Djerba – “where the air is so mild it prevents you from dying”
Sunset on the northern coastline. © Christine Petré
Djerba – “where the air is so mild it prevents you from dying”
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Last updated: January 13, 2014

Djerba – “where the air is so mild it prevents you from dying”

Banner Icon Simone de Beauvoir allegedly described the Tunisian island Djerba as “one of the silent places in the world with an air so mild that it prevents you from dying.” Your Middle East editor Christine Petré visited the island during its low season.

Djerba, a small island just outside Tunisia’s coast, is mostly known for North Africa’s oldest synagogue, El Ghriba. The building is more than 2,000 years old and one of the world’s most famous synagogues, frequently visited by Tunisia’s largest Jewish community, residing on the island. It is also the landmark to which thousands of Jewish pilgrims visit during the annual Jewish festival of Lag Ba’omer.

"Follow the coastline and you are likely to see flamingos and – if you’re lucky – dolphins"

In addition to the synagogue you can find a large number of mosques – around 400 according to one resident – scattered around the island, partly built to protect the island from intruders. One mosque, close to Sedouikech, is especially fascinating as most of it is hidden underground only showing two white domes above ground. It was an Ibadite mosque and dates back to the 12th century.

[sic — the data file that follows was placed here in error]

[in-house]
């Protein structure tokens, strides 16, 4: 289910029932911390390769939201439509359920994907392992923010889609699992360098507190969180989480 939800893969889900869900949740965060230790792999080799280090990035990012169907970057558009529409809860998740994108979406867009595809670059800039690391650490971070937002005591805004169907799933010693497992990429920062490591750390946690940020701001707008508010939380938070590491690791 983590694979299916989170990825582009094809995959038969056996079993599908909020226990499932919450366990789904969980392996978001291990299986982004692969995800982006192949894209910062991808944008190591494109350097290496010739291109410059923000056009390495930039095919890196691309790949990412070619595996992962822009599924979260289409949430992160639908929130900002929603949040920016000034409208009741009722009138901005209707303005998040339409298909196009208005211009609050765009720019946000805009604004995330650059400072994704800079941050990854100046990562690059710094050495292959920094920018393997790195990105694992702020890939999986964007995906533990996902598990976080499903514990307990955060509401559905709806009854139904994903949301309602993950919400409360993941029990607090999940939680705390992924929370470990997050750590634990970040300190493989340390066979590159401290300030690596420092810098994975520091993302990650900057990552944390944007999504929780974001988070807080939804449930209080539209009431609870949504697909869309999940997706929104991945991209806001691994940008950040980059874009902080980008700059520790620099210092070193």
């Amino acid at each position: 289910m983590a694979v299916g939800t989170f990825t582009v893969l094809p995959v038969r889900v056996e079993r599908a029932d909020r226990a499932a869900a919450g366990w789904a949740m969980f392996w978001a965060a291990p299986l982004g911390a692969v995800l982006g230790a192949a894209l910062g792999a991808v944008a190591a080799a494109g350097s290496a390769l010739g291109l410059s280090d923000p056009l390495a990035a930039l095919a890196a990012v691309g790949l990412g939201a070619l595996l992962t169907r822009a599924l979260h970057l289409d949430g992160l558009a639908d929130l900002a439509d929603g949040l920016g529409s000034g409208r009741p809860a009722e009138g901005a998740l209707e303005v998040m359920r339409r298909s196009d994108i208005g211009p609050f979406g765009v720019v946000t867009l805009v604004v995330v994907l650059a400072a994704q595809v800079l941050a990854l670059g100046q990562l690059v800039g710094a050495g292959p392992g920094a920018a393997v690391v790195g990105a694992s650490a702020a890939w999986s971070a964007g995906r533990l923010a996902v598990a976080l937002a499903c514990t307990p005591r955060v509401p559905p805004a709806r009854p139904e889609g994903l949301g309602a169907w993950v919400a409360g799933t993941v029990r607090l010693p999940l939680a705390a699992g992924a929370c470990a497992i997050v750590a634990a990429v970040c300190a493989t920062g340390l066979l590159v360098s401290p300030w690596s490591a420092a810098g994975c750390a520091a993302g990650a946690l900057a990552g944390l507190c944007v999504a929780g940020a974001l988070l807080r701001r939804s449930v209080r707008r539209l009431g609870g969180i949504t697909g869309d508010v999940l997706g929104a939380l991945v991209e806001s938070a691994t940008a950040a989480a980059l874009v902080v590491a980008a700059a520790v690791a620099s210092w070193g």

But there is more to the island than the synagogue and its many mosques. Djerba is also known for its pottery. Guellala, found on the island’s southern coastline, is home to many pottery manufacturers; colourful pottery of all shapes can be seen in the many souks across the island.

During the high season the island blossoms into a summer paradise. Tourists invade the “Tourist zone,” an area along the coastline dotted with luxurious hotels. However, unless you live in this area, there isn’t much worth seeing.

Instead make sure you visit Djerba’s biggest town Houmt Souk with its little fish market. Every morning an auction is held, selling fish to the highest bidder, a practice seen nowhere else in the country according to a local resident. Stroll down to the city’s harbour and you can see the island’s many fishermen and their different fishing techniques, including gargoulette, where pots are used to trap octopus.

For the ultimate experience of the island’s nature rent bikes and cycle around the flat landscape. Follow the coastline and you are likely to see flamingos and – if you’re lucky – dolphins. Finish your day with Djerba’s well-known sunset views, enjoyed to its fullest at Borh el-Djillij, on the island’s western side.

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Christine Petré
Christine Petré is an editor at Your Middle East. You can follow her work at www.christinepetre.com.
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